Pitch lake & wildfowl trust
Tuesday 4th September 2012
The plan was to have been back in Grenada by now, but the liferaft and Jonbuoy have not yet been returned. They were finally serviced last week, and we have been waiting since then for an invoice so that we can pay for them and get them back. They won’t deliver till we’ve paid, we can’t pay till we get an invoice that tells us how much…
So, as we were here anyway, we decided to join Jesse’s trip to the pitch lake and wildfowl trust, both down on the south side of the island. It was great to get off the boat and see a bit more of the island. We reached the pitch lake around midday, having stopped en route for elevenses of doubles. These were rather spicier than we’ve had before so we were glad we had passed on the pepper sauce, but they were no less messy!
Me with my Double BEFORE getting messy!
The pitch lake was, as the name suggests, a lake of pitch. The top is dried to a thin crust by the sun, making it possible to walk on it, but carefully, as there are places where the crust is too thin and the pitch below too liquid to take a person’s weight, so we were glad we had Amina, our guide, to show us where to go. The surface is springy to walk on, and if we stood in one place for a few minutes we would find ourselves sinking slowly into the lake.
The thin crust on the surface can be dug up with a finger. Amina, the guide, explains why this is a safe pool of water to paddle in.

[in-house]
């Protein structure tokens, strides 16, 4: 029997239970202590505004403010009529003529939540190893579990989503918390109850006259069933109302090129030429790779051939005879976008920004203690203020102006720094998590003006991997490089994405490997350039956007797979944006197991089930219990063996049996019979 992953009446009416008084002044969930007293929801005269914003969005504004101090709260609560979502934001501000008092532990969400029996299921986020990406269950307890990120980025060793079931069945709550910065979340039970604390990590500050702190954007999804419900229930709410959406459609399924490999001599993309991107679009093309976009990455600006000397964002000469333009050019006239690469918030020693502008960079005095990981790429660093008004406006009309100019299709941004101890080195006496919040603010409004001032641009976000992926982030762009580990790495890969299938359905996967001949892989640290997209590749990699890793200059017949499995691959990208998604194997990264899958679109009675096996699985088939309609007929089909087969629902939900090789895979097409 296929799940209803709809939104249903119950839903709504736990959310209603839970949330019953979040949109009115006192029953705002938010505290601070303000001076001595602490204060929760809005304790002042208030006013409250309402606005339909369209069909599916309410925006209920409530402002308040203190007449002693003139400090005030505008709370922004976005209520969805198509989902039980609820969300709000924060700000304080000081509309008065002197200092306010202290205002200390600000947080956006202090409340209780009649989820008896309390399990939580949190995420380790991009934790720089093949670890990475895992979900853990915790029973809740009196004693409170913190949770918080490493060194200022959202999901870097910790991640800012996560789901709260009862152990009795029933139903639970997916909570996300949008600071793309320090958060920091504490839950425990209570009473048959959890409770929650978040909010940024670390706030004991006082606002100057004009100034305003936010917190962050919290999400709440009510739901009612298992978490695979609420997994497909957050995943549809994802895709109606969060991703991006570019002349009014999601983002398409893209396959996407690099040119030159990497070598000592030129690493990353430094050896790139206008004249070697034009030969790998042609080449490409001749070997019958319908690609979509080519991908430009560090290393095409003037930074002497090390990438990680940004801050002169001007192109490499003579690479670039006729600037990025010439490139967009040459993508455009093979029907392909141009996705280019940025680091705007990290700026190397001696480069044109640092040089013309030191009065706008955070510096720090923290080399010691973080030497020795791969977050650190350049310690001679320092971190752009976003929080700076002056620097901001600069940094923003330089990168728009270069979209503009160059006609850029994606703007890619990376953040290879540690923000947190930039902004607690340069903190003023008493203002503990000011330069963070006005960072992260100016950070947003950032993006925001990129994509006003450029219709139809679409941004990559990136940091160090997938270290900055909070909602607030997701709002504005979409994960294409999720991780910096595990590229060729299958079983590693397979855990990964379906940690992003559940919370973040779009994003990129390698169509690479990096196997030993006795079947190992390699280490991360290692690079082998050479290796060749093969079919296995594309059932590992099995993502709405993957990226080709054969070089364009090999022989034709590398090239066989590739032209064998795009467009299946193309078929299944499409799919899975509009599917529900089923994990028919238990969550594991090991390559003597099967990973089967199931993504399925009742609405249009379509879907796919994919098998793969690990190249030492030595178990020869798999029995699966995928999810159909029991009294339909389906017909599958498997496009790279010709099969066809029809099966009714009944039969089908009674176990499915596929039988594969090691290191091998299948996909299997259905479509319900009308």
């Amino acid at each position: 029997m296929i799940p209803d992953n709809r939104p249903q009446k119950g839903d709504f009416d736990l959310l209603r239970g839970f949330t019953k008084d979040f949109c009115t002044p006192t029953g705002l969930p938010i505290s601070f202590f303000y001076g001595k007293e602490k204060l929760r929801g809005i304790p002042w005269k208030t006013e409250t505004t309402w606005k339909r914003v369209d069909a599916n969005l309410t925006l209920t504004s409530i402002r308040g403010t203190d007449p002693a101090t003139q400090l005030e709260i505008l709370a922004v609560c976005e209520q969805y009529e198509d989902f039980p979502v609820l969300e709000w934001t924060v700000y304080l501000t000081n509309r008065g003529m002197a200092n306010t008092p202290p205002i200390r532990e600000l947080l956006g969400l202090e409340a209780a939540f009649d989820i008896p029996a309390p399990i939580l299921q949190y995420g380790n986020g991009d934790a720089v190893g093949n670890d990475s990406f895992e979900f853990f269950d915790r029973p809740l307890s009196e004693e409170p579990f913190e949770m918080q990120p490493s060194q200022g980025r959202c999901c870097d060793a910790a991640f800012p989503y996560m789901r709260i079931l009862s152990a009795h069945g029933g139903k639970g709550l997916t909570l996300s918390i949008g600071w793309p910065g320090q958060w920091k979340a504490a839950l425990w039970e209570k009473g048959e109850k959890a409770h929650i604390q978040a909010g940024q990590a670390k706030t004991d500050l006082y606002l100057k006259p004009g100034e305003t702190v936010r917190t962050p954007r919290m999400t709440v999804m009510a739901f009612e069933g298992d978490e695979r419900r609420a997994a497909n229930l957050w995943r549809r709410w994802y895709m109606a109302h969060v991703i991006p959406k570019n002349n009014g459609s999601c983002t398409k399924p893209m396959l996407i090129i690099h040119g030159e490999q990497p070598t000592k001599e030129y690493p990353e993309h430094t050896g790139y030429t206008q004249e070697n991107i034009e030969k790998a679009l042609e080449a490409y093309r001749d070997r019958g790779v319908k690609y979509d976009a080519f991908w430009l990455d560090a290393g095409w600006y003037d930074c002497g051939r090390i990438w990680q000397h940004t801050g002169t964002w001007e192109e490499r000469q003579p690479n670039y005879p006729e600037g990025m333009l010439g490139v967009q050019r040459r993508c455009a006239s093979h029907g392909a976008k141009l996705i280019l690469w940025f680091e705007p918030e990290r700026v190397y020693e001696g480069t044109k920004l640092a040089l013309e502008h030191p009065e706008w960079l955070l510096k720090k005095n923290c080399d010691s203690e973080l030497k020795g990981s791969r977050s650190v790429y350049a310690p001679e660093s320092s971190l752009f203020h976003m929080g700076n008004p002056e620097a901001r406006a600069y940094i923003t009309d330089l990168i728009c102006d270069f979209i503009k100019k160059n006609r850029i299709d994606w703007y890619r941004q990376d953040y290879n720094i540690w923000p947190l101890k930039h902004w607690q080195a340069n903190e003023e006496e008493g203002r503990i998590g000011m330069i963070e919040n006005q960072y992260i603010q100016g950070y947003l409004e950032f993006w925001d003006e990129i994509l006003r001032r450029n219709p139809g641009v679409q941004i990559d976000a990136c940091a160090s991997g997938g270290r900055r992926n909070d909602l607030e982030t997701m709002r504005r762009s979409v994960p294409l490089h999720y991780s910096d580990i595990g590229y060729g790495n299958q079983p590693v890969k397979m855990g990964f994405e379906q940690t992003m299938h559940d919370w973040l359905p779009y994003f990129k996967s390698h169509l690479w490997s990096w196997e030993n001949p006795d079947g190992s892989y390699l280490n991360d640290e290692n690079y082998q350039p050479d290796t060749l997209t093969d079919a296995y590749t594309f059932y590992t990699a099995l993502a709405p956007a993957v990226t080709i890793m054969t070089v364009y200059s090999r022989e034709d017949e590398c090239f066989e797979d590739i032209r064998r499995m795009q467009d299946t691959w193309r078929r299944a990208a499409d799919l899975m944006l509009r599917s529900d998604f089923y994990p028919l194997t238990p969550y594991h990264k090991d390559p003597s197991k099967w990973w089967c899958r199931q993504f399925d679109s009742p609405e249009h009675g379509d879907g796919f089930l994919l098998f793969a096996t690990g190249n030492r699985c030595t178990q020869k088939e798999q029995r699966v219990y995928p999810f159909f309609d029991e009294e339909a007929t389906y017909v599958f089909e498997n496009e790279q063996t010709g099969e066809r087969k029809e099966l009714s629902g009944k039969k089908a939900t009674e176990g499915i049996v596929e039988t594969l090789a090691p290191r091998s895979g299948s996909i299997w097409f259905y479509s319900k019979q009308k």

Pools of water lie on the uneven surface of the lake, depending on how much rain there has been. Some are sulphurous and thought to offer healing properties. Others are dangerous with soft pitch at the bottom. In places, the soft liquid pitch is visible on the surface, and contrary to belief is not black but very dark brown – and almost impossible to get off if it gets on you!
Amina demonstrates the fluidity of the pitch. I was careful not to let it drift in my direction.
There are three natural pitch lakes in the world, but this is the only one that is mined. The crust is skimmed off the top and taken to the onsite factory where it is boiled and impurities like wood and stone are taken out to produce asphalt. This is then exported to various parts of the world. The lake apparently then makes up its volume all by itself, so doesn’t run out.
After a very hot hour out on the pitch lake in the sun, we were glad to get back to the air conditioned coach and head off for lunch. Another Trini staple food, this time Roti, washed down with a cold beer, was very welcome, and then we set off for the wildfowl trust.
This could not be in a more unlikely place, as it is set within the grounds of an oil refinery. The lake on which the wildfowl nested could not have been more of a contrast to the pitch lake, being shaded by trees of a variety of species.
Fowl that are endangered and some that have been re-introduced to the island are reared here and eventually many are released into their natural habitats, in an effort to stop the species dying out.